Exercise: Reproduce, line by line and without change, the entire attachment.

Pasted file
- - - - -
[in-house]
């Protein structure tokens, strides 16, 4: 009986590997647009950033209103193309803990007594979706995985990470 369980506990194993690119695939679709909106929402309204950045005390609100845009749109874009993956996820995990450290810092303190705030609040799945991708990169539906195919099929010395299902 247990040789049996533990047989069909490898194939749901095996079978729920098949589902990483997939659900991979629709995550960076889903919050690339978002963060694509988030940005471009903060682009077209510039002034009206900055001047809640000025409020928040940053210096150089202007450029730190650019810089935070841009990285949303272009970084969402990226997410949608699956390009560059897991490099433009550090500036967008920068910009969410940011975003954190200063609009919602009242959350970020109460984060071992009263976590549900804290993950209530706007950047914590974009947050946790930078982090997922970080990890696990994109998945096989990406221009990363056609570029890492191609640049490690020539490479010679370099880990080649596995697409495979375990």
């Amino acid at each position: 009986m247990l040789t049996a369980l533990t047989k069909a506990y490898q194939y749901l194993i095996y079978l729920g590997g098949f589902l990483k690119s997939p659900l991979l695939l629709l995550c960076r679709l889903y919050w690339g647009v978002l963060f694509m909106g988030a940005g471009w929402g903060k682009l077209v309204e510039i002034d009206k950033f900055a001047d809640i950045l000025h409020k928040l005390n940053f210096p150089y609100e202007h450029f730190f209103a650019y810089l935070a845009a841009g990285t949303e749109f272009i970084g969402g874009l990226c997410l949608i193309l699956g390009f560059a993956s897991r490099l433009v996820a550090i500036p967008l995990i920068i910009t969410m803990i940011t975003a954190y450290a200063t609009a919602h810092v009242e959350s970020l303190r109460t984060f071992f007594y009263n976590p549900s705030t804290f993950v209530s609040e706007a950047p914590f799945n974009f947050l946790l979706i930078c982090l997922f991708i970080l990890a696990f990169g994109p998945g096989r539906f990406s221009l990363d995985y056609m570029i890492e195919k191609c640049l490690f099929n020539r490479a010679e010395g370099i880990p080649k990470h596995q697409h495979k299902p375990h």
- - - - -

[in-house]
């Protein structure tokens, strides 16, 4: 009986590997647009950033209103193309803990007594979706995985990470 369980506990194993690119695939679709909106929402309204950045005390609100845009749109874009993956996820995990450290810092303190705030609040799945991708990169539906195919099929010395299902 247990040789049996533990047989069909490898194939749901095996079978729920098949589902990483997939659900991979629709995550960076889903919050690339978002963060694509988030940005471009903060682009077209510039002034009206900055001047809640000025409020928040940053210096150089202007450029730190650019810089935070841009990285949303272009970084969402990226997410949608699956390009560059897991490099433009550090500036967008920068910009969410940011975003954190200063609009919602009242959350970020109460984060071992009263976590549900804290993950209530706007950047914590974009947050946790930078982090997922970080990890696990994109998945096989990406221009990363056609570029890492191609640049490690020539490479010679370099880990080649596995697409495979375990």
């Amino acid at each position: 009986m247990l040789t049996a369980l533990t047989k069909a506990y490898q194939y749901l194993i095996y079978l729920g590997g098949f589902l990483k690119s997939p659900l991979l695939l629709l995550c960076r679709l889903y919050w690339g647009v978002l963060f694509m909106g988030a940005g471009w929402g903060k682009l077209v309204e510039i002034d009206k950033f900055a001047d809640i950045l000025h409020k928040l005390n940053f210096p150089y609100e202007h450029f730190f209103a650019y810089l935070a845009a841009g990285t949303e749109f272009i970084g969402g874009l990226c997410l949608i193309l699956g390009f560059a993956s897991r490099l433009v996820a550090i500036p967008l995990i920068i910009t969410m803990i940011t975003a954190y450290a200063t609009a919602h810092v009242e959350s970020l303190r109460t984060f071992f007594y009263n976590p549900s705030t804290f993950v209530s609040e706007a950047p914590f799945n974009f947050l946790l979706i930078c982090l997922f991708i970080l990890a696990f990169g994109p998945g096989r539906f990406s221009l990363d995985y056609m570029i890492e195919k191609c640049l490690f099929n020539r490479a010679e010395g370099i880990p080649k990470h596995q697409h495979k299902p375990h």